And Thou art Dead, as Young and Fair
Byron, Works, 17 vols. (London: John Murray, 1832-33). PR 4351 M6 1832 ROBA.
2 As aught of mortal birth;
3And form so soft, and charms so rare,
4 Too soon return'd to Earth!
5Though Earth receiv'd them in her bed,
6And o'er the spot the crowd may tread
7 In carelessness or mirth,
8There is an eye which could not brook
9A moment on that grave to look.
10I will not ask where thou liest low,
11 Nor gaze upon the spot;
12There flowers or weeds at will may grow,
13 So I behold them not:
14It is enough for me to prove
15That what I lov'd, and long must love,
16 Like common earth can rot;
17To me there needs no stone to tell,
18'T is Nothing that I lov'd so well.
19Yet did I love thee to the last
20 As fervently as thou,
21Who didst not change through all the past,
22 And canst not alter now.
23The love where Death has set his seal,
24Nor age can chill, nor rival steal,
25 Nor falsehood disavow:
26And, what were worse, thou canst not see
27Or wrong, or change, or fault in me.
28The better days of life were ours;
29 The worst can be but mine:
30The sun that cheers, the storm that lowers,
31 Shall never more be thine.
32The silence of that dreamless sleep
33I envy now too much to weep;
34 Nor need I to repine
35That all those charms have pass'd away,
36I might have watch'd through long decay.
37The flower in ripen'd bloom unmatch'd
38 Must fall the earliest prey;
39Though by no hand untimely snatch'd,
40 The leaves must drop away:
41And yet it were a greater grief
42To watch it withering, leaf by leaf,
43 Than see it pluck'd to-day;
44Since earthly eye but ill can bear
45To trace the change to foul from fair.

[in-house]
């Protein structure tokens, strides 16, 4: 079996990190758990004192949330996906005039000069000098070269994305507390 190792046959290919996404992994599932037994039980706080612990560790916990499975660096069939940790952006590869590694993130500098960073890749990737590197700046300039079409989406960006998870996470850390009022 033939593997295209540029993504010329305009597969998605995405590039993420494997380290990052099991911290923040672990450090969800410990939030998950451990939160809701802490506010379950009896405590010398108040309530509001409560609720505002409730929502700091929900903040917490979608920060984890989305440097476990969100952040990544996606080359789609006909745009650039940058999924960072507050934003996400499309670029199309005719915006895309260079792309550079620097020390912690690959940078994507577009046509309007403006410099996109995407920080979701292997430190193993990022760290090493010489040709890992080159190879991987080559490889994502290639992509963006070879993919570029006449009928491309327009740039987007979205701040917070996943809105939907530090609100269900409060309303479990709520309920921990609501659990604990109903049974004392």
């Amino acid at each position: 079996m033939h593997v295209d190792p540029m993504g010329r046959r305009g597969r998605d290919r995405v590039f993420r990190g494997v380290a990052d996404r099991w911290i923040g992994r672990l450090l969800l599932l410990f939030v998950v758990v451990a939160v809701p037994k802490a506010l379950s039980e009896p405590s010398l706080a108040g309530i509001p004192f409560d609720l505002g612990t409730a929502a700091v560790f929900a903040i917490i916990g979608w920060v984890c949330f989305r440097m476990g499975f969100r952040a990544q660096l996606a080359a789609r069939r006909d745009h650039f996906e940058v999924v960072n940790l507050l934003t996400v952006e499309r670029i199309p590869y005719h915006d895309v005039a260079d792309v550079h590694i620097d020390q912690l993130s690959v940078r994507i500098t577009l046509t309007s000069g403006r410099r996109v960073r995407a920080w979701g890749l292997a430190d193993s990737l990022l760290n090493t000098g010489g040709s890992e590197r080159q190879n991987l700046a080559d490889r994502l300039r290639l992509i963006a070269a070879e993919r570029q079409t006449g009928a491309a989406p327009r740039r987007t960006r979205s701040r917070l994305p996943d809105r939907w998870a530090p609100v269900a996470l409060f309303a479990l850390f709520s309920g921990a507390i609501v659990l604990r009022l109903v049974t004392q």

46I know not if I could have borne
47 To see thy beauties fade;
48The night that follow'd such a morn
49 Had worn a deeper shade:
50Thy day without a cloud hath pass'd,
51And thou wert lovely to the last,
52 Extinguish'd, not decay'd;
53As stars that shoot along the sky
54Shine brightest as they fall from high.
55As once I wept, if I could weep,
56 My tears might well be shed,
57To think I was not near to keep
58 One vigil o'er thy bed;
59To gaze, how fondly! on thy face,
60To fold thee in a faint embrace,
61 Uphold thy drooping head;
62And show that love, however vain,
63Nor thou nor I can feel again.
64Yet how much less it were to gain,
65 Though thou hast left me free,
66The loveliest things that still remain,
67 Than thus remember thee!
68The all of thine that cannot die
69Through dark and dread Eternity
70 Returns again to me,
71And more thy buried love endears
72Than aught except its living years.
1] One of a number of elegiac poems written in 1811 and 1812, some of which are addressed directly to an unidentified "Thyrza," who may be the recently deceased John Edleston, one of Byron's young protegés. First published in the second edition (1812) of Childe Harold's Pilgrimage and dated February 1812. The poem is introduced by a Latin inscription from the tomb of a relative of the eighteenth-century poet William Shenstone: "heu, quanto minus est cum reliquis versari quam tui meminisse [alas, how much less it is to mix with those who remain than to remember thee]." Back to Line
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